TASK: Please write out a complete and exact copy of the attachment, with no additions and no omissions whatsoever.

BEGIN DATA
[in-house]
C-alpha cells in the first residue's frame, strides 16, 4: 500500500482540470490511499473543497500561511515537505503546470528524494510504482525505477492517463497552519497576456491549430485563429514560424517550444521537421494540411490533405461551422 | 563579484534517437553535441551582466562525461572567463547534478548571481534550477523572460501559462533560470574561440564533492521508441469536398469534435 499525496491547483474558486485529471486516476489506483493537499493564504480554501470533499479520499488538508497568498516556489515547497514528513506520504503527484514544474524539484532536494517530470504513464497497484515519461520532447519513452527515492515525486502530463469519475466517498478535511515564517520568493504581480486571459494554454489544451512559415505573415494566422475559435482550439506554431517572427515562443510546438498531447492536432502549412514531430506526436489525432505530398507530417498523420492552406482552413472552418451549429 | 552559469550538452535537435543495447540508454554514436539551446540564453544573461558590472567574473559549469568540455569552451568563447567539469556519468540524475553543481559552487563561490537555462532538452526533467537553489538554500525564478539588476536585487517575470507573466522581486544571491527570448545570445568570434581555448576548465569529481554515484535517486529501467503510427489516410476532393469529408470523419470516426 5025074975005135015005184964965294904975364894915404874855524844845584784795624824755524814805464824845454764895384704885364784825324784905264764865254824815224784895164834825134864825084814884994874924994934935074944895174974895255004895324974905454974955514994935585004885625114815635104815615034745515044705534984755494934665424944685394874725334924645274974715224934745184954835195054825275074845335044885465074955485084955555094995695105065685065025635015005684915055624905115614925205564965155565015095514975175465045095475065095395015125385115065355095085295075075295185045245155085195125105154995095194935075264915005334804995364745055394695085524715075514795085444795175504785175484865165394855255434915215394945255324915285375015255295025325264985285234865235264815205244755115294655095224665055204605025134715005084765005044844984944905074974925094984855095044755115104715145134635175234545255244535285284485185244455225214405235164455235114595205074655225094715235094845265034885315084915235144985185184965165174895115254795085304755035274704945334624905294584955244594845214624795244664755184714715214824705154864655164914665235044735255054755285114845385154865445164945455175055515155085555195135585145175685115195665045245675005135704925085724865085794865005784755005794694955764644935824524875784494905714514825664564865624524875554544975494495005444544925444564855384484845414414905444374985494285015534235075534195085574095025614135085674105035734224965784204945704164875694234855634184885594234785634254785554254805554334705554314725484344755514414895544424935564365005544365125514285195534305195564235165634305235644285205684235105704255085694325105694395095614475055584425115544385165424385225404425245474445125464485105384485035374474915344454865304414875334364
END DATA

[in-house]
C-alpha cells in the first residue's frame, strides 16, 4: 500500500482540470490511499473543497500561511515537505503546470528524494510504482525505477492517463497552519497576456491549430485563429514560424517550444521537421494540411490533405461551422 | 563579484534517437553535441551582466562525461572567463547534478548571481534550477523572460501559462533560470574561440564533492521508441469536398469534435 499525496491547483474558486485529471486516476489506483493537499493564504480554501470533499479520499488538508497568498516556489515547497514528513506520504503527484514544474524539484532536494517530470504513464497497484515519461520532447519513452527515492515525486502530463469519475466517498478535511515564517520568493504581480486571459494554454489544451512559415505573415494566422475559435482550439506554431517572427515562443510546438498531447492536432502549412514531430506526436489525432505530398507530417498523420492552406482552413472552418451549429 | 552559469550538452535537435543495447540508454554514436539551446540564453544573461558590472567574473559549469568540455569552451568563447567539469556519468540524475553543481559552487563561490537555462532538452526533467537553489538554500525564478539588476536585487517575470507573466522581486544571491527570448545570445568570434581555448576548465569529481554515484535517486529501467503510427489516410476532393469529408470523419470516426 5025074975005135015005184964965294904975364894915404874855524844845584784795624824755524814805464824845454764895384704885364784825324784905264764865254824815224784895164834825134864825084814884994874924994934935074944895174974895255004895324974905454974955514994935585004885625114815635104815615034745515044705534984755494934665424944685394874725334924645274974715224934745184954835195054825275074845335044885465074955485084955555094995695105065685065025635015005684915055624905115614925205564965155565015095514975175465045095475065095395015125385115065355095085295075075295185045245155085195125105154995095194935075264915005334804995364745055394695085524715075514795085444795175504785175484865165394855255434915215394945255324915285375015255295025325264985285234865235264815205244755115294655095224665055204605025134715005084765005044844984944905074974925094984855095044755115104715145134635175234545255244535285284485185244455225214405235164455235114595205074655225094715235094845265034885315084915235144985185184965165174895115254795085304755035274704945334624905294584955244594845214624795244664755184714715214824705154864655164914665235044735255054755285114845385154865445164945455175055515155085555195135585145175685115195665045245675005135704925085724865085794865005784755005794694955764644935824524875784494905714514825664564865624524875554544975494495005444544925444564855384484845414414905444374985494285015534235075534195085574095025614135085674105035734224965784204945704164875694234855634184885594234785634254785554254805554334705554314725484344755514414895544424935564365005544365125514285195534305195564235165634305235644285205684235105704255085694325105694395095614475055584425115544385165424385225404425245474445125464485105384485035374474915344454865304414875334364